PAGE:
Gender Stereotyping Is Worse For Boys Than For Girls

Moms across the Internet (and probably some dads, too) have been furious this past week over "girl Legos." The company came out this month with Friends Legos. These "girl Legos" come in pink and pastels and sit in hot tubs and generally do "girl things." Predictably, moms are up in arms.

The truth is, Legos in their original form were meant for girls AND boys. A vintage 1981 ad for the toys prove this. Their rich primary colors did nothing to detract from the fact that both boys and girls could play with them. And yet, I see nothing wrong with adding some pink the mix. Who is to say that some boys might not enjoy pink, too?

Is that shocking to say? My guess is those same moms who are furious over pink Legos for girls might never even have considered that primary color Legos actually gender stereotype, too. In fact, in the long run, when it comes to gender stereotyping, I worry far, far more about my son than I do my daughter.


She has infinite choices, it seems. If she wanted to be a sporty girl or a smart girl or a girly girl, she can be any of them. With boys, it is much more rigid. If my son liked pink or wanted to wear a glitter crown, people would laugh at him. No one would bat an eye at my daughter in a police helmet.

I support moms who are against gender stereotyping, but I have found that most of the time, these are moms of girls. Many moms of boys don't even think about it.

The fact is, despite incessant marketing to girls and inappropriate, over-sexualized clothing, moms who are willing to open their minds a little and protect their girls don't have to look far to help them be well-rounded and seek out what truly interests them. My daughter loves princesses, but she also is fascinated by daddy's tools and her primary colored magna-tiles and constructing homes of gingerbread, toy logs, blocks and more.

She is not one thing. Meanwhile, my son won't go near a pink thing. I don't know where he got it, but at just 3.5, he has started refusing to wear his sister's pink hand-me-down pajamas. He will play princesses, but only if he can slay the dragon in increasingly violent ways. It may just be him, but my guess is that he is taking in the notion that boys are strong, fierce and brave. They rescue, but they don't need to be rescued.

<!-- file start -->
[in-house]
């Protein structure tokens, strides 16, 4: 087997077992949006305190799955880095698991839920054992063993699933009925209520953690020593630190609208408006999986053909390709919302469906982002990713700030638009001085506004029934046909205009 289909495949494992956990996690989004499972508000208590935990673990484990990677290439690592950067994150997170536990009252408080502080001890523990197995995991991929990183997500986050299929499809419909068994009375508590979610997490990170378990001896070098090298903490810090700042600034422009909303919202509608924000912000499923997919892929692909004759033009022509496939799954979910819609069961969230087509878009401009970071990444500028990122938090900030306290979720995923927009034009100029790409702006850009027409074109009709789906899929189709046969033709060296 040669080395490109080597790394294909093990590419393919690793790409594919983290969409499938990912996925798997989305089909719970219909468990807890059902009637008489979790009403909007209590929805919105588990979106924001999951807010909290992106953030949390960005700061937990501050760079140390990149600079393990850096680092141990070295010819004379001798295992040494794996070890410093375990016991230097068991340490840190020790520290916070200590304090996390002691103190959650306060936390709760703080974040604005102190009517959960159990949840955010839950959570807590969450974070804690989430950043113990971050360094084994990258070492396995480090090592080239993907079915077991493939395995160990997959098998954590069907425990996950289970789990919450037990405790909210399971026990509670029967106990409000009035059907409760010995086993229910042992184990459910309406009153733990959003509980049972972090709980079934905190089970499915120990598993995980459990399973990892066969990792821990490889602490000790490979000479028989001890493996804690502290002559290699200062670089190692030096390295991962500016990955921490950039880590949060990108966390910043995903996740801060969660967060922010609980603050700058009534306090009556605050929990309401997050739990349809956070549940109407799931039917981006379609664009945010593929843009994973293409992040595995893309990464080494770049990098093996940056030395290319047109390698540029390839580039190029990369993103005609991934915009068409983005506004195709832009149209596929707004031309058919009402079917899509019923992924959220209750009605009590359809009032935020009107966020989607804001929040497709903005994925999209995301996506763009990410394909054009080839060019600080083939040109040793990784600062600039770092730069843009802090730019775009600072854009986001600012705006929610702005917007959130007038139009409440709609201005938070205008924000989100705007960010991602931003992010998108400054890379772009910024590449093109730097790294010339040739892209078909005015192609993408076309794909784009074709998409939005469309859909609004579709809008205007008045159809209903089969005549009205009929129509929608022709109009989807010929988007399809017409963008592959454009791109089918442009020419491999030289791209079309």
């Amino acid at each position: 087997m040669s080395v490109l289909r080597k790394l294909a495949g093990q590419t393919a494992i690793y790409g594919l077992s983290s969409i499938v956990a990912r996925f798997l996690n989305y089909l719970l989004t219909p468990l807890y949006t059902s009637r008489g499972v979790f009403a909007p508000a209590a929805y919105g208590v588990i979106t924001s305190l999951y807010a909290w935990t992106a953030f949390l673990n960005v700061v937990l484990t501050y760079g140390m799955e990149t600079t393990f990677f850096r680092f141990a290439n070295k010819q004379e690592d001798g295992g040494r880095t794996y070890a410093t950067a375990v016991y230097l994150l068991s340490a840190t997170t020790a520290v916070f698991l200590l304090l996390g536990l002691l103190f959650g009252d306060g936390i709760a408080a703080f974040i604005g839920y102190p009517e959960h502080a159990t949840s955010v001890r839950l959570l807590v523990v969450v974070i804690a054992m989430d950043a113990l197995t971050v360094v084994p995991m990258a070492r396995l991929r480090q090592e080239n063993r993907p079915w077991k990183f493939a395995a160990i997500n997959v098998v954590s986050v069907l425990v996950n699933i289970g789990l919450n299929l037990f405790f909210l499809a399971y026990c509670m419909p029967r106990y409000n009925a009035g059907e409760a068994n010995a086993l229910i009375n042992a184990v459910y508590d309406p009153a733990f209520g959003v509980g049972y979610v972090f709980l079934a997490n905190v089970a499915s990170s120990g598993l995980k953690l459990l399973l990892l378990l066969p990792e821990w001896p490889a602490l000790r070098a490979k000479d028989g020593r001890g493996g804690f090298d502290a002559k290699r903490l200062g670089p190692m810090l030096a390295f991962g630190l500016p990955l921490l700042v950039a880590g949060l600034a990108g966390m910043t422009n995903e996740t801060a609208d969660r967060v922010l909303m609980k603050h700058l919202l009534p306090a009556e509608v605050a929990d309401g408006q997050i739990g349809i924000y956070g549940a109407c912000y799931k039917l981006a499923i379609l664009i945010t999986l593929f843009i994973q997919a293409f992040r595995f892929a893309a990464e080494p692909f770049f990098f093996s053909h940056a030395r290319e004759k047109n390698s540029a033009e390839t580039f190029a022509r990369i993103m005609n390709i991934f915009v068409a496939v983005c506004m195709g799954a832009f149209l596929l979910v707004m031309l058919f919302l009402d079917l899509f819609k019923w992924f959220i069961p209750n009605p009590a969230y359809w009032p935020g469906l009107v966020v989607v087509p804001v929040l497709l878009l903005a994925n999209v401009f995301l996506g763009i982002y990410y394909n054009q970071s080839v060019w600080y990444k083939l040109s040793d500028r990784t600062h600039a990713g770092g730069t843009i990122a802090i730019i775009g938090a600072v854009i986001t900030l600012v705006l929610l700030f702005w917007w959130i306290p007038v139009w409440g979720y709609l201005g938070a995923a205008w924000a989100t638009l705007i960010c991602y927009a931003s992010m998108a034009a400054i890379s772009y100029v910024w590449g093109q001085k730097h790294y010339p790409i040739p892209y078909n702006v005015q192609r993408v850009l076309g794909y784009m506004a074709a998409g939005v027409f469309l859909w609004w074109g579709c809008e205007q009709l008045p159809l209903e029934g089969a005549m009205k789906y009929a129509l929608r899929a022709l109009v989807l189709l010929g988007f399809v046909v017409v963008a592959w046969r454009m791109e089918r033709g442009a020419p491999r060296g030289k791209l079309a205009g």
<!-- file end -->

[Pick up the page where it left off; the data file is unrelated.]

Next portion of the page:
I worry a lot about my tender little boy and his loving ways and how they will be squashed by our society's harsh rules about boys and how they should behave. My daughter, on the other hand, is tough. She is so strong-willed even her teachers comment on it constantly. If she wants something, she gets it. She may be influenced by marketing, but I am fairly confident she would never let it define her.

So, yes, I like pink Legos. I like them for both my son and my daughter. I think they make Legos more well-rounded. Neither of my kids play with Legos much now, but if they do in the future, I would bring out both and let them play with both. To be so close-minded to pink is actually to ignore a whole other side of this issue.

Sadly, this is not a black and white issue with poor victimized girls on one side and an oppressive patriarchy on the other. There are nuances and many insidious ways our children are being forced into boxes, both girls and boys. So if you are a mom adamantly against pink Legos, maybe ask yourself this: Is it possible a boy somewhere might like them? Who is gender stereotyping now?

Do the pink Legos bother you?


Image via Bloomberg Business Week

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